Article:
It was a second marriage for both Donna Lou Young and Henry V. Rayhons, after their long-time spouses passed. In their 70s, they were, by the account of Bryan Gruley at Bloomberg, a most loving couple.
For the next six-and-a-half years, Henry and Donna Rayhons were inseparable. She sat near him in the state House chamber while he worked as a Republican legislator. He helped with her beekeeping. She rode alongside him in a combine as he harvested corn and soybeans on his 700 acres in northern Iowa. They sang in the choir at Sunday Mass.
“We just loved being together,” Henry Rayhons says.
Henry Rayhons is awaiting trial for the rape of his wife.
The Iowa Attorney General’s office says Rayhons had intercourse with his wife when she lacked the mental capacity to consent because she had Alzheimer’s. She died on Aug. 8, four days short of her 79th birthday, of complications from the disease. One week later, Rayhons, 78, was arrested. He pleaded not guilty.
As happens with older folks, Donna Rayhons developed dementia from her Alzheimer’s. Even without Alzheimer’s, dementia to some greater or lesser degree strikes a lot of people about that time of life. It is not uncommon.
Donna’s daughters felt that Henry was incapable of properly caring for her, and, as the children of the elderly often do, decided to take charge of their parent’s situation.
By early this year, two of Donna Rayhons’ daughters were concerned about their mother’s worsening dementia and the way Rayhons was caring for her. Linda Dunshee, 54, and Suzan Brunes, 52, had heard from a legislator, a lobbyist and other people working in the Capitol that he sometimes left her alone while he was in meetings. They worried she’d wander the hallways or outside on her own, according to their statements to investigators and other court documents.
Brunes, a hospital administrator, and Dunshee, executive director of a non-profit serving people with intellectual disabilities, had talked to Rayhons about putting their mother in a nursing home. He had resisted.
So one day when Henry wasn’t there, the daughters whisked their mother away to a nursing home. This was probably warranted, and an extremely difficult decision under the best of circumstances. That Henry resisted, didn’t believe it was necessary or that he couldn’t care for his beloved wife, isn’t uncommon either. There is no flashing light over an old person’s head that proclaims her time is almost up, and the desire to live an independent life for as long as possible is strong.
Still, Henry did as much as he could to maintain his relationship with the wife he loved, even in the nursing home.
Donna had a room to herself where one afternoon a nurse opened the door to find her in bed and Rayhons kneeling in prayer. Brink later told a state investigator that the two held hands and “Henry was more affectionate with Donna than most people were,” an interview summary said.
Because the legislature was in session, Rayhons awoke many days at 5 a.m. so he could see Donna before driving two hours to Des Moines. When the House finished for the day, he drove back to have dinner with her, say a Rosary, and kiss her goodnight, he said.
It’s remarkably sweet, and yet not sweet enough.
There was increasing friction between Rayhons and Donna’s daughters, Brunes and Dunshee. Rayhons pushed for taking his wife out on outings, which the daughters thought agitated their mother, and made derogatory remarks to Donna about the daughters and Concord Care, according to the daughters’ log. Rayhons says now that Donna became upset because he couldn’t be with her all the time.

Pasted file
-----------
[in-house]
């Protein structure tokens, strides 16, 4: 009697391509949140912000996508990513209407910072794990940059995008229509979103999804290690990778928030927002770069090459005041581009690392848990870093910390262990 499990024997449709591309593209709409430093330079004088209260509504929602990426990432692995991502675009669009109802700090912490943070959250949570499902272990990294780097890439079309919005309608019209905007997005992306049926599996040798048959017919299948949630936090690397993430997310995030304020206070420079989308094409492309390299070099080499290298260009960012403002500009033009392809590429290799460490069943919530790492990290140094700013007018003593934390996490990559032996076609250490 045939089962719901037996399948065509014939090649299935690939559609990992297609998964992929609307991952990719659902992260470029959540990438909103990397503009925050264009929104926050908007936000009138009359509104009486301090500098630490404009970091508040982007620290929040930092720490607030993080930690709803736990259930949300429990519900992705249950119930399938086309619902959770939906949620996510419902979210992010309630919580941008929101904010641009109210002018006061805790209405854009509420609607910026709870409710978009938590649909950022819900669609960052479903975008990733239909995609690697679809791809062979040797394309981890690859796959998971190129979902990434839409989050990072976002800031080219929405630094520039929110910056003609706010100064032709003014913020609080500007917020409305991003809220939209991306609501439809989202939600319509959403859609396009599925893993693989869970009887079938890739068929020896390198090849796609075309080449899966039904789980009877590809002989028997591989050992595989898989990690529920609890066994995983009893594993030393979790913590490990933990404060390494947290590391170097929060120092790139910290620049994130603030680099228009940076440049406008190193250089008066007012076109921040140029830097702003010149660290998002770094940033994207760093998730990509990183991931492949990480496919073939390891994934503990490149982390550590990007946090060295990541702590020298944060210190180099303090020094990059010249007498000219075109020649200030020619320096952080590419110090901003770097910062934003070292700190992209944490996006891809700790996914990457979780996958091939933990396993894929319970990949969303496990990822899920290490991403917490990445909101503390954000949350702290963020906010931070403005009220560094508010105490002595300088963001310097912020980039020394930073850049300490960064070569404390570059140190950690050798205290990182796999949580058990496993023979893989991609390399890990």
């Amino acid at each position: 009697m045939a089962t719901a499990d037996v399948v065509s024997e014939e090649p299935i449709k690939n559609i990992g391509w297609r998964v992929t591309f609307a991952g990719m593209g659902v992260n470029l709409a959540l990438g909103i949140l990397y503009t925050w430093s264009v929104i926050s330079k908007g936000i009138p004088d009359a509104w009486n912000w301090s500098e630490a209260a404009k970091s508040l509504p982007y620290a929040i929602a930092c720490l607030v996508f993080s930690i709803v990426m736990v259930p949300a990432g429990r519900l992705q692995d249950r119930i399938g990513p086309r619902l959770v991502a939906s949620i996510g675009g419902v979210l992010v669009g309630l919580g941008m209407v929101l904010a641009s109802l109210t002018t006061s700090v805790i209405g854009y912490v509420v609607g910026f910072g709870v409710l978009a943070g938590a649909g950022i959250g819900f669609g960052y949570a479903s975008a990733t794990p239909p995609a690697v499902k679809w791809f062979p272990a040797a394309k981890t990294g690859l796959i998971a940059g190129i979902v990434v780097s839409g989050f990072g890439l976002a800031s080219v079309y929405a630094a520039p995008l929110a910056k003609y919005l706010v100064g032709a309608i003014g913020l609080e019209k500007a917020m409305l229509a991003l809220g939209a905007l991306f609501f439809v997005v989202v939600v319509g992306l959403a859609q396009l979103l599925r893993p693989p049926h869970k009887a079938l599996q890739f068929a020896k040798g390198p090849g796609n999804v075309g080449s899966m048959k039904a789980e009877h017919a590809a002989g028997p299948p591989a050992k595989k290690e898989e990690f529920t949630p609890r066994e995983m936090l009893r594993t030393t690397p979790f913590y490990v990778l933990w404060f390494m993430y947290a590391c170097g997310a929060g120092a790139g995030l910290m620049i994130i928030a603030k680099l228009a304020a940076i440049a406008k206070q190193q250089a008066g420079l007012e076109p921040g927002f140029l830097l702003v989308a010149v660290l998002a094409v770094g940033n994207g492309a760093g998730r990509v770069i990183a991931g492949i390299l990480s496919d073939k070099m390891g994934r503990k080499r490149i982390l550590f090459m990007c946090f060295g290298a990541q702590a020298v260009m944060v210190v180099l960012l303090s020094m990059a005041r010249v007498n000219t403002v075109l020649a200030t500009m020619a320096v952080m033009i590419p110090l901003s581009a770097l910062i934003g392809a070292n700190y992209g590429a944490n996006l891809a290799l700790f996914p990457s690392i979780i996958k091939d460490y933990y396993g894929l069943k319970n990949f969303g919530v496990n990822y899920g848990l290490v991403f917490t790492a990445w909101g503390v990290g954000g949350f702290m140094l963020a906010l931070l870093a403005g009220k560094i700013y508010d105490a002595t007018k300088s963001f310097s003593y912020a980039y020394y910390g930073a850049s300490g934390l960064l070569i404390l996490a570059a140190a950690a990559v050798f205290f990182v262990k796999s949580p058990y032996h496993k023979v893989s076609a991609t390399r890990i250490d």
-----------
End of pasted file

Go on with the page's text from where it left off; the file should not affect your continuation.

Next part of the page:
While Henry and Donna no longer shared the same roof, they did, apparently, share the same bed.
Brunes and Dunshee also were increasingly concerned that their mother was having sex with Rayhons when she lacked the capacity to knowingly consent, according to interviews with investigators and other documents. The daughters’ log says a nurse told the women that on a number of occasions, Donna was wearing nothing but a robe after a visit from Rayhons, and that staffers “felt sickened by what he was doing to her.”
Brunes told a state investigator that her mother said Rayhons wanted sex one to two times daily, and that Donna once pointed at her crotch and said, “Henry likes this a lot.” Rayhons later told the investigator that his wife enjoyed sex whenever they had it.
After a physician checked off a box that Donna was not competent to consent to sexual activity, and Henry had sex with this wife, the daughter, Dunshee, called police and accused Henry of rape. After learning of the accusation, Henry’s visits to his wife were subject to his daughter’s approval.
Rayhons saw his wife for the last time on Aug. 7. It was only the second time he’d been allowed to see her for several weeks. He and son Gary made the 45-minute drive to Hampton, Iowa, where Donna had been moved to an ABCM facility with an Alzheimer’s unit.
Dunshee and Brunes were with their mother. She was incommunicative. Rayhons knelt by her bed and prayed the Rosary. Gary said his father held Donna’s hand and said, “Love you, Honey.”
She died the next day.
Three days after Donna Rayhons funeral, Henry was arrested for the rape of his wife, for having sex with her when she was incompetent to consent.
“Any partner in a marriage has the right to say no,” said Katherine C. Pearson, who teaches and writes about elder law at the Penn State Dickinson School of Law and reviewed the Rayhons case at the request of Bloomberg News. “What we haven’t completely understood is, as in this case, at what point in dementia do you lose the right to say yes?”
As it turns out, the application of law that seems so wonderful given the anecdotes offered in support of it may lose a bit of its luster when applied to those situations its advocates never thought about. There aren’t separate definitions of rape for college women and geriatric women. Bet you never thought of that.
H/T Walter Olson at Overlawyered